--- Cockpit Switch and Lever Positions ---

Both engine power levers were in the normal takeoff position. Both levers were bent right and forward approximately 45-degrees. The power levers moved smoothly from the normal takeoff position to the flight idle detent. There was a positive indication at the normal takeoff and flight idle stops. The finger levers, which allow the power levers to be moved aft of the flight idle detent into fuel cut-off, could not be activated/pulled because of damage to both the power levers and the finger levers.

The flap handle was in the 20-degree detent position. Although the flap handle was bent, it could be moved between each flap position detent. A positive detent was noted at each flap position.

The lift dump switch was in the "Unlock" position. The lift dump handle was in the retracted position. 

The speed brake was in the "RETRACT" position.

The landing gear position handle located in the cockpit was observed in the "UP" position. The cockpit landing gear circuit breaker was in the closed (not pulled) position. The landing gear alternate extension handle was found partially extended about 1-1/2 inches and was bent toward the instrument panel.

The battery toggle switch was in the "Standby" position.
Both generator toggle switches were in the "ON" position.
Both avionics switches were in the "ON" position.

The left fuel boost switch was in the "ON" position.
The position of the right fuel boost switch could not be determined due to impact damage.
The fuel transfer switch was in the "OFF" position.

Both engine ECU switches were in the "ON" position.
Both engine ignition switches were in the "ARM" position.
Engine synchronization was in the "OFF" position.

--- Engines ---

A postaccident examination of the left engine, serial number 105363, revealed evidence of leading edge foreign object damage to the N1 (Spool) Fan, consistent with the ingestion of debris during the impact sequence. Although damaged, the N1 Fan could still be rotated by hand. Thrust lever cable continuity from the center pedestal to the engine could not be verified due to the severity of the airframe damage. However, on the engine, the power control cables were continuous from the engine pylon to the power control arm located at the base of the HMU. The fuel control throttle lever was observed in the maximum power position. The Low Pressure (LP) Trip Lever cable exhibited no visible damage, and the fuel cutoff mechanism had not been activated. All three engine magnetic chip collectors were inspected and were free of metallic chips and/or debris. The powerplant examination revealed evidence that the left engine was operating at the time of impact.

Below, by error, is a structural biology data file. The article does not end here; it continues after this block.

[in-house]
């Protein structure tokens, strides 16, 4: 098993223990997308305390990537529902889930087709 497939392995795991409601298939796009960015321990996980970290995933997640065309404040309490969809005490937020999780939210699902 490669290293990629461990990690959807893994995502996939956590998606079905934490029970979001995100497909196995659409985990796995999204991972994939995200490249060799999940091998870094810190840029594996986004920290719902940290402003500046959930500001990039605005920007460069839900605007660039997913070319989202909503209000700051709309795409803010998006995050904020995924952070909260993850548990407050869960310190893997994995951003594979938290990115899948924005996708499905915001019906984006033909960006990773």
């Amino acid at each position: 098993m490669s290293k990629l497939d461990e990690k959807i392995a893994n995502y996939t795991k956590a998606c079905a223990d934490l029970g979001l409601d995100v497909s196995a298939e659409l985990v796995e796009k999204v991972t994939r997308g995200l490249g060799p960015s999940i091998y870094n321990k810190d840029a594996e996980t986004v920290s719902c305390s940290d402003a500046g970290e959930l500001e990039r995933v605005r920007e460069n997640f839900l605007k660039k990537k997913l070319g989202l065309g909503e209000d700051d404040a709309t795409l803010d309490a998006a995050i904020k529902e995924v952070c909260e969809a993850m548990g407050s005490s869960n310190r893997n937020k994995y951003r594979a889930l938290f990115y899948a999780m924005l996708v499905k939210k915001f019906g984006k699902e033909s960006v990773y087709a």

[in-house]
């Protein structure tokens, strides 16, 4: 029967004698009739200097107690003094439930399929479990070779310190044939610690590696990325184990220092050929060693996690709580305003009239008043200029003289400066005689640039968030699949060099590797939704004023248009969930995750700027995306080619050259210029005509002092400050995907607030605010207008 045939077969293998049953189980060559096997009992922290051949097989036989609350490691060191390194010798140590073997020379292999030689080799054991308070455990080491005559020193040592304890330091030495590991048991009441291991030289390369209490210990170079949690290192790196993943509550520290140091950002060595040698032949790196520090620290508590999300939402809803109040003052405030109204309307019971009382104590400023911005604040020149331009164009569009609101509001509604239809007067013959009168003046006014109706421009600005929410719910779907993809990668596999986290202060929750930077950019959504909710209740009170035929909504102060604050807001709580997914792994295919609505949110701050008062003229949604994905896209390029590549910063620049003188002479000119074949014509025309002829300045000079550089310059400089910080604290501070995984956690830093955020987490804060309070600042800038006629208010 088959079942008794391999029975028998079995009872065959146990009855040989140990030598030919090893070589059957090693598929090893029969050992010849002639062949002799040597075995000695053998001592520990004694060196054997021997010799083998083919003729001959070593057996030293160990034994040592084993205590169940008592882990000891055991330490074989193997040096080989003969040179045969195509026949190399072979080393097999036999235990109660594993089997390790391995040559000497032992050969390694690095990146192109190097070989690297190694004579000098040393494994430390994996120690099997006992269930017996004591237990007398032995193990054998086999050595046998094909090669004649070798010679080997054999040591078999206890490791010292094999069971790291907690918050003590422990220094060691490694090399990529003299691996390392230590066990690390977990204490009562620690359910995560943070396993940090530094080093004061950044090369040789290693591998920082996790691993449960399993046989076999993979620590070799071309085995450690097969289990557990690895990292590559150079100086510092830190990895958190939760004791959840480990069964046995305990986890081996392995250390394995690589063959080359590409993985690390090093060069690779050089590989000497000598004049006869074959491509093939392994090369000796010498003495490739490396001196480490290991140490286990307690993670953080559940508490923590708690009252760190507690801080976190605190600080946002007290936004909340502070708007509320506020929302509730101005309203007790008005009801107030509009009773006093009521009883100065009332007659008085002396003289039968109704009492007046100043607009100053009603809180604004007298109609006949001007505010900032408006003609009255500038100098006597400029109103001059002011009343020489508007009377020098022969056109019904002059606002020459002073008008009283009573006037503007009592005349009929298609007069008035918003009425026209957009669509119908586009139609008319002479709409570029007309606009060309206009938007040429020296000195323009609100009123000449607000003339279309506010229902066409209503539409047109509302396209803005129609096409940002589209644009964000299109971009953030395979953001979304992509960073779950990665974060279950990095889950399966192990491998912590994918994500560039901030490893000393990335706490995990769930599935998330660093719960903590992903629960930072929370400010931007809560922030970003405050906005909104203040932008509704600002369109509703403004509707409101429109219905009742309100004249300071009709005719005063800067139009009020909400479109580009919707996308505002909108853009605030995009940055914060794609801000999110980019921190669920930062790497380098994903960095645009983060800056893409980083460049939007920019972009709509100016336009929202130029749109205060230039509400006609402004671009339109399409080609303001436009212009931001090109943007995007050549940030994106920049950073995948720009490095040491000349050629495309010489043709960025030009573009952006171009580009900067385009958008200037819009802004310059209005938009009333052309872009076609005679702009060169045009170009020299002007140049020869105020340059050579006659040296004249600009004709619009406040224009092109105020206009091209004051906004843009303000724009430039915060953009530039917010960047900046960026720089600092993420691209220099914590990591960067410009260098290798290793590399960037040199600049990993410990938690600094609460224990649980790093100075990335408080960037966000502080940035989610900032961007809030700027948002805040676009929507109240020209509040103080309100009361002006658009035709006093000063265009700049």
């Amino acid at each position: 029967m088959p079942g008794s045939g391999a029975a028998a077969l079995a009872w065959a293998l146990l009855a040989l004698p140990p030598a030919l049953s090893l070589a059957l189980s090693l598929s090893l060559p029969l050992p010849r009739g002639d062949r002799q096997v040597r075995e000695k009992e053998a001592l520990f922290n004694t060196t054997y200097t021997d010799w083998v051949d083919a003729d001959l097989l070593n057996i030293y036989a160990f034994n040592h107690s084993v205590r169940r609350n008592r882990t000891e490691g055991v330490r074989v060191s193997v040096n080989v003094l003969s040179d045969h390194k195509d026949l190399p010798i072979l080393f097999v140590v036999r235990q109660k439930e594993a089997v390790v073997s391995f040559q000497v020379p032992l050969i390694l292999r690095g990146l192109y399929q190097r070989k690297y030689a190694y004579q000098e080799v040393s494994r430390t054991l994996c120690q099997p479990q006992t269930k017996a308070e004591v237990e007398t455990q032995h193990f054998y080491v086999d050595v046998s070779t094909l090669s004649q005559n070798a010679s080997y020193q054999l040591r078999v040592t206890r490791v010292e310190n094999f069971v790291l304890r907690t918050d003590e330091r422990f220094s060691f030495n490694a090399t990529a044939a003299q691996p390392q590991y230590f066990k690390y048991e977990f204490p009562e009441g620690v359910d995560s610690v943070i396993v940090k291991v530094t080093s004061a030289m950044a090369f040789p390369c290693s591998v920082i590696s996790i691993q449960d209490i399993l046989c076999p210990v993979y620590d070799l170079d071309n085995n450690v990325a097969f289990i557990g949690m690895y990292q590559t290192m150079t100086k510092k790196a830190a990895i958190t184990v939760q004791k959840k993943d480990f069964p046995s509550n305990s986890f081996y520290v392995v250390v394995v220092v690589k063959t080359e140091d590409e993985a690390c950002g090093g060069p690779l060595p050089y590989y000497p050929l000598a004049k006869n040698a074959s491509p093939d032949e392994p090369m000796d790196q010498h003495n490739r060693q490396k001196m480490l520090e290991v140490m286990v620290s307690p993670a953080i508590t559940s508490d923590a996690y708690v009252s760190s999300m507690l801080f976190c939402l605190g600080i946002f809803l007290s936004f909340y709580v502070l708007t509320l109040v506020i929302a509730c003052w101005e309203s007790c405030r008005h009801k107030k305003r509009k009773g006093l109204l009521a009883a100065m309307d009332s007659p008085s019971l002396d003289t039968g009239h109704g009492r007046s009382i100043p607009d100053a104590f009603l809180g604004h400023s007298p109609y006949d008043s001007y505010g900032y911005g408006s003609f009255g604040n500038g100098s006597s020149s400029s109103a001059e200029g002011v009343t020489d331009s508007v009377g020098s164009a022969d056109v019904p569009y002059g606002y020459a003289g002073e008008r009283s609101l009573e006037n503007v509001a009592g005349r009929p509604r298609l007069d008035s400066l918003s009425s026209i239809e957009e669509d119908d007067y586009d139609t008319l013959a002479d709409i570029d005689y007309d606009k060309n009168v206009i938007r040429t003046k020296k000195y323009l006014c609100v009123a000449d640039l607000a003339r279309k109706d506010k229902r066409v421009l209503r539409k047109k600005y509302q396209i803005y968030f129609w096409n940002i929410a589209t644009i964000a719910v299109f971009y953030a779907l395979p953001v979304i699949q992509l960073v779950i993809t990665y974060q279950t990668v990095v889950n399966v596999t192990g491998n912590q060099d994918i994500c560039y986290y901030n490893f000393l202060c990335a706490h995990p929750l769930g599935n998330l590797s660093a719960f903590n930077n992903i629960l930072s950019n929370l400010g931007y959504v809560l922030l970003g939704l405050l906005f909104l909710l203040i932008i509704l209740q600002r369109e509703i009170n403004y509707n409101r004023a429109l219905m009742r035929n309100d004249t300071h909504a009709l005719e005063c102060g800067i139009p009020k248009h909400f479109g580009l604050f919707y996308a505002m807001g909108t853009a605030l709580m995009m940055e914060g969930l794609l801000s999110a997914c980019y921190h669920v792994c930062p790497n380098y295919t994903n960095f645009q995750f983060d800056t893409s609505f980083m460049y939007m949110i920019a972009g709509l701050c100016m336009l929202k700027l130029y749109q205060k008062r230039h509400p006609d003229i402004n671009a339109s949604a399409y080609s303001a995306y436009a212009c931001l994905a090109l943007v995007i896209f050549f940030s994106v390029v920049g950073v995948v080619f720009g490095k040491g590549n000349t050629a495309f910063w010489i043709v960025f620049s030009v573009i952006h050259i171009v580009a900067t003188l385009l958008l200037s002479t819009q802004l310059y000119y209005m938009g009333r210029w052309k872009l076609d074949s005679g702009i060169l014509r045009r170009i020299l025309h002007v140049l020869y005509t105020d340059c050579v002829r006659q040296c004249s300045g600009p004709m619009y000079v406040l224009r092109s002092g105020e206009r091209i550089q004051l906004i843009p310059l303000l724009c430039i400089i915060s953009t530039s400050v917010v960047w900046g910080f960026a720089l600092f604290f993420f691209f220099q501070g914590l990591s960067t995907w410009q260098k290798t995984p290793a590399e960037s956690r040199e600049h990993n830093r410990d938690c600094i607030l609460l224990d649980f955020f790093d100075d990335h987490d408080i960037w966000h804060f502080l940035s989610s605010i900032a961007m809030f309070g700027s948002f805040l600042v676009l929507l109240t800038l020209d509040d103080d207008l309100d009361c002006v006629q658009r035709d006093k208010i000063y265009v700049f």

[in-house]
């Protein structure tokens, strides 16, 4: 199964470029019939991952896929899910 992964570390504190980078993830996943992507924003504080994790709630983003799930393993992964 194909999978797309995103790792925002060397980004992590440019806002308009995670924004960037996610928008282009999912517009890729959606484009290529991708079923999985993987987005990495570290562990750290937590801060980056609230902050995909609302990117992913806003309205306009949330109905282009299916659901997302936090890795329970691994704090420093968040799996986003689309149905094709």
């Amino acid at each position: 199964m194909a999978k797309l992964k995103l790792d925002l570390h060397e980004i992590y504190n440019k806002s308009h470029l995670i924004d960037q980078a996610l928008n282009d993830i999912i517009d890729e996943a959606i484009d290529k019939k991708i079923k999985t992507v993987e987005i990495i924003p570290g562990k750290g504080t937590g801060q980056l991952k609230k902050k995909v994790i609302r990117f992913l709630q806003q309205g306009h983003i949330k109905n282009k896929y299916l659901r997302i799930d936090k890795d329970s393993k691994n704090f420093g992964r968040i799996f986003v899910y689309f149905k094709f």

A postaccident examination of the right engine, serial number 105364, revealed evidence of attic insulation, pieces of home roofing shingles, pieces of wood, and other unidentified debris within the engine cowling and bypass duct. However, the N1 fan did not reveal visible evidence of leading edge foreign object damage that would be expected from the ingestion of debris in conjunction with engine operation. Thrust lever cable continuity from the center pedestal to the engine could not be verified due to the severity of the airframe damage. However, on the engine, the power control cables were continuous from the engine pylon to the power control arm at the base of the HMU. The fuel control throttle lever was observed in the maximum power position. The LP Trip Lever cable was found bent and damaged, and the LP Trip Lever fuel cutoff mechanism had been activated. (The LP Shaft Trip Sensor is activated when the LP turbine is forced in the aft direction against the trip lever. Typical scenarios of when a trip sensor would be activated include a LP Shaft separation or when the engine is exposed to significant impact loading.) All three engine magnetic chip collectors were inspected and were free of metallic chips and/or debris. The powerplant examination did not reveal any evidence that the right engine was operating at the time of impact.